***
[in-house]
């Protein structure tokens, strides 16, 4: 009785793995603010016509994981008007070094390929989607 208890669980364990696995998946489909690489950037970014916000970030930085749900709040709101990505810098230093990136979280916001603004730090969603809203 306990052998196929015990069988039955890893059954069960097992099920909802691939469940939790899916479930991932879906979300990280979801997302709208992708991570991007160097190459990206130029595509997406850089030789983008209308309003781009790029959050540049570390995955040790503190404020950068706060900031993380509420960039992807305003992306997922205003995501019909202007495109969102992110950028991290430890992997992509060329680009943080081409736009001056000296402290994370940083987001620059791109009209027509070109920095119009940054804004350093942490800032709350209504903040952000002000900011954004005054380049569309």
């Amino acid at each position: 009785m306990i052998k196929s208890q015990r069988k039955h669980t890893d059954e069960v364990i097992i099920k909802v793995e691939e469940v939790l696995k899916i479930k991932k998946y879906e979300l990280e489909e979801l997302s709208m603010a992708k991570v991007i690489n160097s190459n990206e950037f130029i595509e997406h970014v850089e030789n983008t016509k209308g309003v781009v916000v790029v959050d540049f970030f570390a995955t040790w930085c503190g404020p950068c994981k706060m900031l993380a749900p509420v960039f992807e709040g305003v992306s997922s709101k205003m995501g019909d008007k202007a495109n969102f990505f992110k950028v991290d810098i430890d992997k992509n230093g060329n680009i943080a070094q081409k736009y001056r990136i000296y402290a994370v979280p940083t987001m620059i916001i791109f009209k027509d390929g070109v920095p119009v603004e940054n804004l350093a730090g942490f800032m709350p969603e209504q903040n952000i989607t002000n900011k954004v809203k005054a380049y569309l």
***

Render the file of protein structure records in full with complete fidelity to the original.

[in-house]
């Protein structure tokens, strides 16, 4: 009785793995603010016509994981008007070094390929989607 208890669980364990696995998946489909690489950037970014916000970030930085749900709040709101990505810098230093990136979280916001603004730090969603809203 306990052998196929015990069988039955890893059954069960097992099920909802691939469940939790899916479930991932879906979300990280979801997302709208992708991570991007160097190459990206130029595509997406850089030789983008209308309003781009790029959050540049570390995955040790503190404020950068706060900031993380509420960039992807305003992306997922205003995501019909202007495109969102992110950028991290430890992997992509060329680009943080081409736009001056000296402290994370940083987001620059791109009209027509070109920095119009940054804004350093942490800032709350209504903040952000002000900011954004005054380049569309």
């Amino acid at each position: 009785m306990i052998k196929s208890q015990r069988k039955h669980t890893d059954e069960v364990i097992i099920k909802v793995e691939e469940v939790l696995k899916i479930k991932k998946y879906e979300l990280e489909e979801l997302s709208m603010a992708k991570v991007i690489n160097s190459n990206e950037f130029i595509e997406h970014v850089e030789n983008t016509k209308g309003v781009v916000v790029v959050d540049f970030f570390a995955t040790w930085c503190g404020p950068c994981k706060m900031l993380a749900p509420v960039f992807e709040g305003v992306s997922s709101k205003m995501g019909d008007k202007a495109n969102f990505f992110k950028v991290d810098i430890d992997k992509n230093g060329n680009i943080a070094q081409k736009y001056r990136i000296y402290a994370v979280p940083t987001m620059i916001i791109f009209k027509d390929g070109v920095p119009v603004e940054n804004l350093a730090g942490f800032m709350p969603e209504q903040n952000i989607t002000n900011k954004v809203k005054a380049y569309l």